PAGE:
Extreme Weather Events More frequent and severe extreme weather events can produce: • More frequent and larger extent of flood damage to infrastructure • Increased crop loss and more frequent water shortages during drought • Property loss and erosion following wildfires • Increased damage from coastal storm surges to low-lying utility infrastructure Source: U.S. Global Change Research Program (GCRP). 2009. Global Climate Change Impacts in the United States. (Karl, T. R., J. M. Melillo, and T. C. Peterson, Eds.) ISBN 978-0-521-14407-0.
What can you do in CREAT? • Explore local climate data • Access resources Build Awareness • Collect data and document assumptions • Assess potential risks Assess Risk • Compare adaptation options • Generate reports to support decisions Plan Adaptation
Training • Integrated training • Pre-loaded scenarios • Extreme precipitation • Energy implications
Adaptation Strategies Guide Promoting a Clear Understanding of Adaptation Options 19
Overview • Guide for drinking water and wastewater utilities that have not begun to consider climate change in utility planning • Navigate guide like a website • Goals: • Present easy-to-understand climate science • Translate science into impacts to utilities • List adaptation strategies related to impacts • Assist in the adaptation planning process
Updates • We are currently updating the ASG to include two new sections • Green Infrastructure • Energy Management • These sections are under review and the new version will be available online within the next 6 months
Extreme Weather Events Workshop Planner Developing long term plans to increase resiliency 22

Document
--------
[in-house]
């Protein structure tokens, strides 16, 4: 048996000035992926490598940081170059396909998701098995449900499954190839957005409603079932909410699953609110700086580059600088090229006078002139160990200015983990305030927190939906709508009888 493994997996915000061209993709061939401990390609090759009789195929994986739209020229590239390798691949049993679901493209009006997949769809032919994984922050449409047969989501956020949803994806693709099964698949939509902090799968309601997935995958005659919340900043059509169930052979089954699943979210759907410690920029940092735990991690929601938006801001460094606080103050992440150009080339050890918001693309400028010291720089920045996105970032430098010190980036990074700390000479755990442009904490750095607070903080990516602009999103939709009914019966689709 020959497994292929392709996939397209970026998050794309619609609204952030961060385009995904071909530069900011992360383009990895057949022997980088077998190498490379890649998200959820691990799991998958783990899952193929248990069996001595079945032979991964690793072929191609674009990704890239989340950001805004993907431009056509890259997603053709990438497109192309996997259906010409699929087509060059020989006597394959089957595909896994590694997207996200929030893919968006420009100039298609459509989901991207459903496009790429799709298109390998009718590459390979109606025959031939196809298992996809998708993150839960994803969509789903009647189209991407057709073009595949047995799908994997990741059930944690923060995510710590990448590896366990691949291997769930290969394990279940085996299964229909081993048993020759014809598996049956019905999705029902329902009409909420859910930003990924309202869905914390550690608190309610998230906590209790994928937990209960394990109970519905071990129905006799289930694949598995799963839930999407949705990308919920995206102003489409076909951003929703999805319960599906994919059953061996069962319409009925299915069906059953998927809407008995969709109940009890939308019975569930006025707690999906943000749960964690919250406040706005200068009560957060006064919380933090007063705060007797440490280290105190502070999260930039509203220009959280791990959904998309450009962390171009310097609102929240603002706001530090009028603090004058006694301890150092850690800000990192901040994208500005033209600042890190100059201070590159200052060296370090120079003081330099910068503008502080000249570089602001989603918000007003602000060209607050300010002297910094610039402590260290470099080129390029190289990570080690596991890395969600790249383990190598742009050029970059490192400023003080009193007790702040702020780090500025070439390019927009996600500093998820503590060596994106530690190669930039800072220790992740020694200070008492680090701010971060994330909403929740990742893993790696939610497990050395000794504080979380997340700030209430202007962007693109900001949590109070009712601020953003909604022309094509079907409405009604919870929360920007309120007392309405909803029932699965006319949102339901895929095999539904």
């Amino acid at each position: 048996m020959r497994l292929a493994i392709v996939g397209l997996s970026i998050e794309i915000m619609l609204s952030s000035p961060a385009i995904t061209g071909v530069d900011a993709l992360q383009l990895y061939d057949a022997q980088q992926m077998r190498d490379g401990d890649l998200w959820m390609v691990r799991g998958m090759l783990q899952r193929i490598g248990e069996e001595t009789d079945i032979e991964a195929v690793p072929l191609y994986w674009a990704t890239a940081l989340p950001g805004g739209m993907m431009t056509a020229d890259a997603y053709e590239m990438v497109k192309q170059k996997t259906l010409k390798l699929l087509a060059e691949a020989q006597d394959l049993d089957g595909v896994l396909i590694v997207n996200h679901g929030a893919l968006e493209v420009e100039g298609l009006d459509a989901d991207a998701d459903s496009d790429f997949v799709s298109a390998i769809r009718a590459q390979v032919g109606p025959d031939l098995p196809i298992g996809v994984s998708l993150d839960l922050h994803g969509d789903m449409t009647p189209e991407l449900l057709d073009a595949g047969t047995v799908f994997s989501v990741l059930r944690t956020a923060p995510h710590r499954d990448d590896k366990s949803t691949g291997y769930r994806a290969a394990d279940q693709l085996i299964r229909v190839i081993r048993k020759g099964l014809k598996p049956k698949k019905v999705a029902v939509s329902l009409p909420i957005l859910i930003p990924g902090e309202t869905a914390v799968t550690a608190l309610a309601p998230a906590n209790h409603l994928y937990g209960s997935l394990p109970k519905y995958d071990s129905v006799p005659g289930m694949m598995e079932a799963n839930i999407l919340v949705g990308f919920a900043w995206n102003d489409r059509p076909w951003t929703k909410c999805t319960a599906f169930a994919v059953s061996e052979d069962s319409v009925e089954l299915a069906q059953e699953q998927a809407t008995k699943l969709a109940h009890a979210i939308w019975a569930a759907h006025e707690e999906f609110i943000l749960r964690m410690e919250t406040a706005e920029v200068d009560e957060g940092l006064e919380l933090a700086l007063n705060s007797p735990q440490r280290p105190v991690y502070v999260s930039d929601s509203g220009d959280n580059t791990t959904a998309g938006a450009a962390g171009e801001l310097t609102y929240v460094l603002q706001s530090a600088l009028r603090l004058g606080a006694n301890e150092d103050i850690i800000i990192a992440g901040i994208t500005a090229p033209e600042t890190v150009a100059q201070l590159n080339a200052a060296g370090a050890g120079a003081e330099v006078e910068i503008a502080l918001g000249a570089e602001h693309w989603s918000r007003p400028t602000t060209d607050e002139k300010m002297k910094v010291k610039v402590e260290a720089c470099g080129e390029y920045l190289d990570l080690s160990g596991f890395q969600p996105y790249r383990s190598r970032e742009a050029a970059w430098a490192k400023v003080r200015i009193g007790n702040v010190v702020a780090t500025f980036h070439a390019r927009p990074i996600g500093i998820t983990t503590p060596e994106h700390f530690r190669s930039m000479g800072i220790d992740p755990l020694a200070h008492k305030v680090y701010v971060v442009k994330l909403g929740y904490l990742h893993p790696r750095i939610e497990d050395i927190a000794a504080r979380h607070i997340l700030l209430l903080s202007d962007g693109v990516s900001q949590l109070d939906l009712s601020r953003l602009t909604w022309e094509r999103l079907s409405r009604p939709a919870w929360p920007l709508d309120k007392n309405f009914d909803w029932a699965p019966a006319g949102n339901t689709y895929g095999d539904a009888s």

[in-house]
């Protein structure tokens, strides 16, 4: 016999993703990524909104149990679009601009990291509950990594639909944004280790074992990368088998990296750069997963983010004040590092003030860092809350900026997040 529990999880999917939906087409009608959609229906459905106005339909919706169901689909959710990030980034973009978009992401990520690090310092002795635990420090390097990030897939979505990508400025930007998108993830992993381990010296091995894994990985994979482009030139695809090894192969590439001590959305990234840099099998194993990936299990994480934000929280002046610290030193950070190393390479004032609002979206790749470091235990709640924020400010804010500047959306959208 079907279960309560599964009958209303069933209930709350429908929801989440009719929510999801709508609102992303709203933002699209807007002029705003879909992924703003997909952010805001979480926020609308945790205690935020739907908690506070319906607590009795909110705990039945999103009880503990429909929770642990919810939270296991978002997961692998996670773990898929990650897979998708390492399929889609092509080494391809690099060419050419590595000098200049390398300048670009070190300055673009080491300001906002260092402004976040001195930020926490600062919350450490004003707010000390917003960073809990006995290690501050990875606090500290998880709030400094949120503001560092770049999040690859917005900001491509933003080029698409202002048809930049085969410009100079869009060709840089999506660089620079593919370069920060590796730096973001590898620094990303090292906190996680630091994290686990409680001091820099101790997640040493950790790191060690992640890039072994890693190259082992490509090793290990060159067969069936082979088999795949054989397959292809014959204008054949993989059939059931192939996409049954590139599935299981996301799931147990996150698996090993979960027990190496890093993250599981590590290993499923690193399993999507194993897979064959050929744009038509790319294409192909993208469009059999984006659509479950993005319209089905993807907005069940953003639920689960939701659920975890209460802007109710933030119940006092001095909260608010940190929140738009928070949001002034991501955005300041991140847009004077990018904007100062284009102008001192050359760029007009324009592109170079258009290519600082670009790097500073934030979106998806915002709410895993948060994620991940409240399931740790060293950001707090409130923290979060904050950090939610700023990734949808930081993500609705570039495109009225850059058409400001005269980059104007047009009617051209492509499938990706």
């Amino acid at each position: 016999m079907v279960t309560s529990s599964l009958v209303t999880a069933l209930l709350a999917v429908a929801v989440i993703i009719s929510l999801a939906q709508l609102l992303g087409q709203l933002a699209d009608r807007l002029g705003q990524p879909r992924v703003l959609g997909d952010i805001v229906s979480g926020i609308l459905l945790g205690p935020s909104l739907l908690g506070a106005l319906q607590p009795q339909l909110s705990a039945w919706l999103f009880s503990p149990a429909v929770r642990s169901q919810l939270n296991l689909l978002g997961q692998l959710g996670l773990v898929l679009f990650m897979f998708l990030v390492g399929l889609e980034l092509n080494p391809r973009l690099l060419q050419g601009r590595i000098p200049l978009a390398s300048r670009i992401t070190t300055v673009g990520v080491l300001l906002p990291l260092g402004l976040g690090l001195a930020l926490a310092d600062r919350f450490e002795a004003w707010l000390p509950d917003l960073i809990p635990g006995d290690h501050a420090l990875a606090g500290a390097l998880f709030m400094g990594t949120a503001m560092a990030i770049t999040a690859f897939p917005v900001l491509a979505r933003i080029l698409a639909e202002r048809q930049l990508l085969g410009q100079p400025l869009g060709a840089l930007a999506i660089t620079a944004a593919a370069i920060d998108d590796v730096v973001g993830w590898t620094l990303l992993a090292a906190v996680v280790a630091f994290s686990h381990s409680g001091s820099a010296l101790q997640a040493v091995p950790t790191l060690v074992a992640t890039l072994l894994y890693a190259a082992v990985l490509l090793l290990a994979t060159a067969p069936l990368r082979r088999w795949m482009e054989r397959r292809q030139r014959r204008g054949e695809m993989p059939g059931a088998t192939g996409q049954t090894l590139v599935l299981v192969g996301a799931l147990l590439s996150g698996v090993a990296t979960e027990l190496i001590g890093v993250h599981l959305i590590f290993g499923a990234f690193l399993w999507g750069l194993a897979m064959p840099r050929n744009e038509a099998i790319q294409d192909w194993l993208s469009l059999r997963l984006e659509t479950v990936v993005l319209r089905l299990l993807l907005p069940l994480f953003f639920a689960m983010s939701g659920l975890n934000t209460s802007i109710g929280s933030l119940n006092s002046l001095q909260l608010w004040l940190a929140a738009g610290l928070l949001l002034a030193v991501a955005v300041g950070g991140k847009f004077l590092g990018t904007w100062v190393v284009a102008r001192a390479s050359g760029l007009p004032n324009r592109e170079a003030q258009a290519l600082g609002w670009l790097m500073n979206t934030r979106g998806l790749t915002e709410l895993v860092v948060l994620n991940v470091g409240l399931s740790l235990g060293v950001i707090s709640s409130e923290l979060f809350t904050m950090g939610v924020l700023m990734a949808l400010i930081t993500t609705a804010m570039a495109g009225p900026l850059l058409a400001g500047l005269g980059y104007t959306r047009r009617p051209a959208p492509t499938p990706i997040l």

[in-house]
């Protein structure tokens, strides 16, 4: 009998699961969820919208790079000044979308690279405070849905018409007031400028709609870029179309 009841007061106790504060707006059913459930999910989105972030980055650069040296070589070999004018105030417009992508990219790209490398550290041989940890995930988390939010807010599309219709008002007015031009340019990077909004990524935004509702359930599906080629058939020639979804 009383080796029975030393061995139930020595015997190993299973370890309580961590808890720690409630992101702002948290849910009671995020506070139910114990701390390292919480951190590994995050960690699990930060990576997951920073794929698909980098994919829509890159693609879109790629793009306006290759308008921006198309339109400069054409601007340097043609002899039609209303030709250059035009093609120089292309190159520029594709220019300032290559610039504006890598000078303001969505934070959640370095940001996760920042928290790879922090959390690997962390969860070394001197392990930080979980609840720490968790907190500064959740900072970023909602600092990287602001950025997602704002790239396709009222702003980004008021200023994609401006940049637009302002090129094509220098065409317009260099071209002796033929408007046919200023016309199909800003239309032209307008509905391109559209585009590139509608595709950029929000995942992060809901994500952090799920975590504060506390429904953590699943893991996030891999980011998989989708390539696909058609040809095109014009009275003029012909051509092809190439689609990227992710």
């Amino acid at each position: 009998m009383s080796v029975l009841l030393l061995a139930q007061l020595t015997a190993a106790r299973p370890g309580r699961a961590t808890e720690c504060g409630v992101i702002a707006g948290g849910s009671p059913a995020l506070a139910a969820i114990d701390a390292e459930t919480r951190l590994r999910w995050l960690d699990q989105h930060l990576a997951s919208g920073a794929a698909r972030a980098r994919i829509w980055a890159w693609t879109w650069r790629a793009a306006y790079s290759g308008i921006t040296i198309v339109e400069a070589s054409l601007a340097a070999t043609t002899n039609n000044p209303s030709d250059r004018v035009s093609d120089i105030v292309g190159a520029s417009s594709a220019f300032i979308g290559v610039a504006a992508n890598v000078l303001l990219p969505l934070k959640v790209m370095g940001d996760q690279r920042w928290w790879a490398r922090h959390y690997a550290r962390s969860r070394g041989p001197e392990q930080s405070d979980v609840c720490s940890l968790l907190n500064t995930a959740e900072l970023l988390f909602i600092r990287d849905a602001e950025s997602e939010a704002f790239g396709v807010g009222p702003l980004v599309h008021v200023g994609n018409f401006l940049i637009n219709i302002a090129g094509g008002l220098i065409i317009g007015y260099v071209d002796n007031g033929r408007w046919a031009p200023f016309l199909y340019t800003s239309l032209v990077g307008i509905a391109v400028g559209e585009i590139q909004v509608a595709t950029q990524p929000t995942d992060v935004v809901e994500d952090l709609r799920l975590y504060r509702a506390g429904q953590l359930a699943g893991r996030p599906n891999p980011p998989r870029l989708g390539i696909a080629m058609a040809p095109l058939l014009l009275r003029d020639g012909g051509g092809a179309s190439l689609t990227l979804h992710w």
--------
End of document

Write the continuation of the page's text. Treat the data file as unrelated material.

Extreme Weather Events Workshop Planner • Walks users through all of the steps of planning, conducting, and evaluating a workshop • Goal is to determine actions that a utility or community can take today to become more resilient to more frequent and intense extreme events
Extreme Weather Events Workshop Planner • Includes 5 scenarios: • Flooding • Drought • Sea Level Rise • Wildfire • Snowpack Changes • Contains customizable materials • Scenario presentation • Facilitator guide • Workshop report template • Adaptation is iterative, Workshop Planner encourages participants to continue to work together on extreme event and climate planning after workshop is over
Toolbox Resources for Planning a Response to Climate Change 25
Toolbox • Searchable database for utilities to obtain resources related to climate change and water • Searches by utility attributes, climate concerns, and response strategies selected by the user • Current version contains approximately 600 resources • Publications • Current activities • Funding opportunities • Events • Tools and models
Toolbox • Features: • Browse by Tabs • Region Map • Highlighted Resources • Link Direct to Web Page • Option to Show Searchable Database/Resources List 27
Climate Ready Estuaries (CRE) Pilots Promoting Coordination and Understanding of Climate Impacts and Adaptation Options Between Utilities and the National Estuary Program 28
CRWU/CRE Linkages • Pilot project with North Hudson Sewerage Authority, NY/NJ Harbor NEP, EPA Region 2 • Joint risk assessment using CREAT • Explore comprehensive adaptation strategies • Establish relationship between WW utility and NEP • Document methodology and lessons learned • Pilot with Albemarle-Pamlico NEP • Pilot with Morro Bay NEP
Webinar Series • Additional topics and dates under consideration • Visit http://www.epa.gov/climatereadyutilities for updates
Want more information? CRWU website: www.epa.gov/climatereadyutilities CRWU contact: email@example.com Sign up for e-newsletters: EPA Climate Change and Water News: Send a blank email to firstname.lastname@example.org EPA climate change activities: http://epa.gov/climatechange
Contact Information John Whitler Whitler.John@epa.gov Curt Baranowski Baranowski.Curt@epa.gov Amy Posner Posner.Amy@epa.gov Laura Dubin: Dubin.email@example.com